Last night Elon Musk took to the stage to unveil the next step in his ultimate plan for a more accessible energy efficient future. While Tesla, Musk’s company, is best known for its high-end electric battery powered cars, Musk explained that the next big sustainable push he wants to bring to the market lies in a smarter energy grid. Tesla Energy, the company’s newest product category, consist of two affordable home battery systems--the Powerpack and the Powerwall. Both batteries that can be wall mounted inside or outside of the home, and are able to soak up enough solar energy to efficiently power households without relying heavily on the traditional power grid.
According to Musk the Powerwall and the more scalable Powerpack will allow consumers to create micro smart grids of their own that can run on solar energy as well as storing excess energy generated by the regular grid when it isn’t under heavy use. At different points in any given day the cost of electricity fluctuates based on a number of factors like the total number of people accessing the grid and how much electricity they’re using. According to Musk, Tesla Energy products monitor the overall stress being put on the grid and intelligently saps energy from it when it’s at its cheapest.
Check out Elon Musk’s keynote speech introducing Tesla Energy AFTER THE JUMP...
Both Tesla Energy products are priced competitively with the Powerwall ranging between $3,000-$3,500 for different configurations, but Musk’s vision of a carbon neutral future isn’t without some economic drawbacks. Tesla Energy presumes that homeowners already have their residences outfitted with the necessary solar infrastructure that the batteries rely on to capture energy.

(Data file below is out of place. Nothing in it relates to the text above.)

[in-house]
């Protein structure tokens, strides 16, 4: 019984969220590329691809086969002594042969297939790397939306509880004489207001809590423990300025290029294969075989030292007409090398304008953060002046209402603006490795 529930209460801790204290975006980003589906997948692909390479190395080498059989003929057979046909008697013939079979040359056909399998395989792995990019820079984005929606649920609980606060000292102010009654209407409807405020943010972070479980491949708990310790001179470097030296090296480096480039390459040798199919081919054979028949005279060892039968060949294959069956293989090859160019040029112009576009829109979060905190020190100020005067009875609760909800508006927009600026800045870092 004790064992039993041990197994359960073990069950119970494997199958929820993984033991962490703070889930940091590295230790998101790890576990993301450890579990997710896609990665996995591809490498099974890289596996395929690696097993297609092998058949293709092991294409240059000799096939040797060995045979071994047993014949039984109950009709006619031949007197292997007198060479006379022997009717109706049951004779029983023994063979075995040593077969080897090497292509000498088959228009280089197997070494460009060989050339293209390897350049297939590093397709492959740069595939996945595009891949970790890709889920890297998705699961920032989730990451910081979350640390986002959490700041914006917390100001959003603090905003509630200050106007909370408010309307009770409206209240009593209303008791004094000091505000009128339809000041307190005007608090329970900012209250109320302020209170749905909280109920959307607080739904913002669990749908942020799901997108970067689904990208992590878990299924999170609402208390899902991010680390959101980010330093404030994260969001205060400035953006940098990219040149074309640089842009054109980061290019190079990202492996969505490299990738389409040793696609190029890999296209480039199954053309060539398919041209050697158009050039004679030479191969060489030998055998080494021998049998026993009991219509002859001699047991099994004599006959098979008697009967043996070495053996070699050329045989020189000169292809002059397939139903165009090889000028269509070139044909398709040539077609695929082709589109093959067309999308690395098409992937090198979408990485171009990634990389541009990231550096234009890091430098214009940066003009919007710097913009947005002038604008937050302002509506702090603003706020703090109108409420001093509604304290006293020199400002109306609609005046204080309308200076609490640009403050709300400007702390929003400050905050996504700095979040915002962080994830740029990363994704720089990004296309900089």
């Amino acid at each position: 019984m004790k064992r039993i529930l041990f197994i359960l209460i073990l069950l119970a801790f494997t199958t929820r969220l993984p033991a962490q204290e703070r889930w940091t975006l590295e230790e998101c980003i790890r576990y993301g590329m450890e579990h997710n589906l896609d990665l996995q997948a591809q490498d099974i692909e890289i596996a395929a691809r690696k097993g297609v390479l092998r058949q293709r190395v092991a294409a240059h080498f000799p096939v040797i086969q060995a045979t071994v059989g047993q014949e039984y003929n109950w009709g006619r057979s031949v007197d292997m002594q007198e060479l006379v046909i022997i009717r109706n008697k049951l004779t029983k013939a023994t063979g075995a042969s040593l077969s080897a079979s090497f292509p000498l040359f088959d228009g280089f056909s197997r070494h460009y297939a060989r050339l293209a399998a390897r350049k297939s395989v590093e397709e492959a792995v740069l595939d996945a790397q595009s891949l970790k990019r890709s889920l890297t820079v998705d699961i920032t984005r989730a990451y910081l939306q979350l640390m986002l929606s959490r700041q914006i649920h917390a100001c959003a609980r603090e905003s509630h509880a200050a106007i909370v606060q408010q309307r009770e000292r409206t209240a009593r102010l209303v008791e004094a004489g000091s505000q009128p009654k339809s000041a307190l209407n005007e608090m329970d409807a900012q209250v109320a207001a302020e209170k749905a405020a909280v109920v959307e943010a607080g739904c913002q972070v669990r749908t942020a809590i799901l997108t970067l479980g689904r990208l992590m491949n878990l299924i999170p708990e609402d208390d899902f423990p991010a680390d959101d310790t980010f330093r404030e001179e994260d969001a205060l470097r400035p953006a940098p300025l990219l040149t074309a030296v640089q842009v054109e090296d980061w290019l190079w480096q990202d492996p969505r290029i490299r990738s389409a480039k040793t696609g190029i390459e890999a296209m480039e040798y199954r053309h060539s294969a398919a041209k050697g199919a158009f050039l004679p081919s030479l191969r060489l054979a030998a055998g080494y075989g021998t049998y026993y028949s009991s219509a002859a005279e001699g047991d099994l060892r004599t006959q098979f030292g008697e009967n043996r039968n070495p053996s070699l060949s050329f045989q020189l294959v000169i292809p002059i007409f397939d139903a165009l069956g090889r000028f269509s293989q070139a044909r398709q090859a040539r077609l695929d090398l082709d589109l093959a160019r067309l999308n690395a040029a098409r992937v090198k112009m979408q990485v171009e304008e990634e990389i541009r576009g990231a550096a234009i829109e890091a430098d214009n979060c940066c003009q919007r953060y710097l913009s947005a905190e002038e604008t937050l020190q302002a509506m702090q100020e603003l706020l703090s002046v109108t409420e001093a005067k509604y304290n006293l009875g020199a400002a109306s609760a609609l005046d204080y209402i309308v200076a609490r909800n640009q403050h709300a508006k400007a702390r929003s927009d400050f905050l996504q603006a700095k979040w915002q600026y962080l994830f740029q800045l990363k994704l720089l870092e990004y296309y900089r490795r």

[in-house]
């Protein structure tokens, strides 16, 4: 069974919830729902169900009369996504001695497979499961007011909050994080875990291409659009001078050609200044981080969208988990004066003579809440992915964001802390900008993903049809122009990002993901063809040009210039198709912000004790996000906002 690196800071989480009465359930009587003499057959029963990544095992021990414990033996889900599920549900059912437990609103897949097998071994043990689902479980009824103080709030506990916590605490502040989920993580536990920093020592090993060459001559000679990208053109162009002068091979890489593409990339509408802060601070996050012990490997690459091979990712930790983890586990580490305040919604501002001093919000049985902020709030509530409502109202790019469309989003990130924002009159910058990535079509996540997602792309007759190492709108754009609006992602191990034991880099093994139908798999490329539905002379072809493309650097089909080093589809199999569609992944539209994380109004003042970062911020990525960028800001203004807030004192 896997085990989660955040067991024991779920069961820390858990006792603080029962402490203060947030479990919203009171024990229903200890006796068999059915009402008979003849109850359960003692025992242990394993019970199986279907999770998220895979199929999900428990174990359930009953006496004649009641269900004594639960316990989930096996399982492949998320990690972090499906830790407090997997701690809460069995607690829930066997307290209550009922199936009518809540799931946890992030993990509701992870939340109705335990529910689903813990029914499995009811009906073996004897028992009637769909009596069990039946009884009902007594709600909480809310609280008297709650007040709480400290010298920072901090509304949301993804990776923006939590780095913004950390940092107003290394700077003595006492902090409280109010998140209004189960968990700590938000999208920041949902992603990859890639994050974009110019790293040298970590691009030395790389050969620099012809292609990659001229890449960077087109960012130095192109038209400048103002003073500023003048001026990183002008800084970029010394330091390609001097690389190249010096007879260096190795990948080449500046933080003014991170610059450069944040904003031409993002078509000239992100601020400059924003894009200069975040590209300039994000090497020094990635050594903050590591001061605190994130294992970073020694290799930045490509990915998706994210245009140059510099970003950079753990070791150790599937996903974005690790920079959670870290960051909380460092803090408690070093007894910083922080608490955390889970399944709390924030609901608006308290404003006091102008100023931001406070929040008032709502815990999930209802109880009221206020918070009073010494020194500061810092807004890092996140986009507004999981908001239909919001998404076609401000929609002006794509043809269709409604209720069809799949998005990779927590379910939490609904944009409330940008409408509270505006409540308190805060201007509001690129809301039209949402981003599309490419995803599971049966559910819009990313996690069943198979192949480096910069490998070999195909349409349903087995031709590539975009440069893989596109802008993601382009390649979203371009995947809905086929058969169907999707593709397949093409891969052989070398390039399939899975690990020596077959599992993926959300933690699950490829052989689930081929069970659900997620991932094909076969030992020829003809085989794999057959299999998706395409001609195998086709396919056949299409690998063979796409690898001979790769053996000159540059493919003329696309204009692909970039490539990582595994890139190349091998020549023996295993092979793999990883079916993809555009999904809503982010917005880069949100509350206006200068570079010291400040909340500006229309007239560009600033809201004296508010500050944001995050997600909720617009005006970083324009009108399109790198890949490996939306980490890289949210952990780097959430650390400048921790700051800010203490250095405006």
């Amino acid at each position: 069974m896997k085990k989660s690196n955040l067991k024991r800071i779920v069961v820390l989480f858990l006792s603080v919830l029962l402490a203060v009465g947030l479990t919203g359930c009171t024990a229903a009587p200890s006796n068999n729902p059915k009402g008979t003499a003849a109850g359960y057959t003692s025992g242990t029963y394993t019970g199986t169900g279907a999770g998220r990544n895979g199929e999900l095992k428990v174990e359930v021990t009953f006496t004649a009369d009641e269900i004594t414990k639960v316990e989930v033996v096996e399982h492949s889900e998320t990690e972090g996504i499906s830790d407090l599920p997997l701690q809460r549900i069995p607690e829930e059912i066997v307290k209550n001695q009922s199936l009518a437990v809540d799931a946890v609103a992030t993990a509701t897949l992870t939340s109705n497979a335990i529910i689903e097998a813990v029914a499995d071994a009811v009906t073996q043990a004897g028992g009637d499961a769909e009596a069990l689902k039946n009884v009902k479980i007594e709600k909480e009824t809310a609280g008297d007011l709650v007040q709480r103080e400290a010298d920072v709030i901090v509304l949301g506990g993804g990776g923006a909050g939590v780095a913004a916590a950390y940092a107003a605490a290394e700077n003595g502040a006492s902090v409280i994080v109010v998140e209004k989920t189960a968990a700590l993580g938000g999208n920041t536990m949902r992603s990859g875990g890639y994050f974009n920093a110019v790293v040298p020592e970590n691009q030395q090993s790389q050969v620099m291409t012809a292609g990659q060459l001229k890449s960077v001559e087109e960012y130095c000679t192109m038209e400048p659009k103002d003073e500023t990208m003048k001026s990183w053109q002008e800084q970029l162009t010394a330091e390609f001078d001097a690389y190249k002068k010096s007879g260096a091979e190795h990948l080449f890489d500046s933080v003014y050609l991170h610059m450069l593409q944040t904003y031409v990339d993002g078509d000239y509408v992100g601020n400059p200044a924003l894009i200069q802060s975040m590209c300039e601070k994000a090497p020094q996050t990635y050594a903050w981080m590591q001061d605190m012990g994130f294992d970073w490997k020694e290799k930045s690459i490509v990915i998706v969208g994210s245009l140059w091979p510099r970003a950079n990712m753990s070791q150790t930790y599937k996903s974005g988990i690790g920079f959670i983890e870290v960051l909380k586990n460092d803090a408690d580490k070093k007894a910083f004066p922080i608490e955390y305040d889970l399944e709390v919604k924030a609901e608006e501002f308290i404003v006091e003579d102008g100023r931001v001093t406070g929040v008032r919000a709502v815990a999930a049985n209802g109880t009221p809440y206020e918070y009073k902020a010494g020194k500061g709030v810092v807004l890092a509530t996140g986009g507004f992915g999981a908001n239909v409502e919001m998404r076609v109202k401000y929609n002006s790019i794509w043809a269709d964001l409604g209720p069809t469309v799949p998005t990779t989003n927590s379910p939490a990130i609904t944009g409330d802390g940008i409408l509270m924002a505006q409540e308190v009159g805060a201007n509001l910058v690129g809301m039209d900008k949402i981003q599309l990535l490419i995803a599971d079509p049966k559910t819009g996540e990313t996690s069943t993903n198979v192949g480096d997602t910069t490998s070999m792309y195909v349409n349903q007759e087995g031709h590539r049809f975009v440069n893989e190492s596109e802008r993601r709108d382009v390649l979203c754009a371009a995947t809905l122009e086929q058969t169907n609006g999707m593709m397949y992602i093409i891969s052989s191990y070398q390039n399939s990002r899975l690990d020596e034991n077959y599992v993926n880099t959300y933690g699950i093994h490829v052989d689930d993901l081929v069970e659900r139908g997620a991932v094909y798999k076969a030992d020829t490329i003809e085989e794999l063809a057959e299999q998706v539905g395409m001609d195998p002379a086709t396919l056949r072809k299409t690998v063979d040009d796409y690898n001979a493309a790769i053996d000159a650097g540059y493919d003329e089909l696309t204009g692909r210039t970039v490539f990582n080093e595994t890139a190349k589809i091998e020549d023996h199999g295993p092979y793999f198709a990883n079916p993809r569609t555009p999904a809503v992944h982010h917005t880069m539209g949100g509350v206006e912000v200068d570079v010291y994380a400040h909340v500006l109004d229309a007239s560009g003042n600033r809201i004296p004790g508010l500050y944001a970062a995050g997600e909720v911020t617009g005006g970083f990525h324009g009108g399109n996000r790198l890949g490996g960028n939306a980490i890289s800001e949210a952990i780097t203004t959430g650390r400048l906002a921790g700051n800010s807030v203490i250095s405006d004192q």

Additional costs include buying an AC/DC power inverter and having an electrician install the batteries. The biggest challenge facing Tesla Energy at this point is the market for energy. Put simply--fossil fuels and other traditional energy sources still work out to be way cheaper as opposed to a blend of solar and something like gas. Writing for Gizmodo, Mechanical & Aerospace Engineering professor Dan Steingart explains that even under optimal conditions, Tesla Energy shakes out to being cost-prohibitive:
“On a per-kW basis installed it’s roughly 10x the cost of a standard generator system, not accounting for the price of gas. Assuming gas is ~$0.03 to $0.05/kWhr and the generator setup is 20% efficient, the cost of energy is 4x to 8x, depending on hours of use.
Musk himself admitted that while he currently uses two Powerwalls in his own home, the “configuration of his roof” isn’t quite what it needs to be to take himself completely off the grid. Tesla’s vision is ambitious, to be sure, but it isn’t quite attainable as of yet.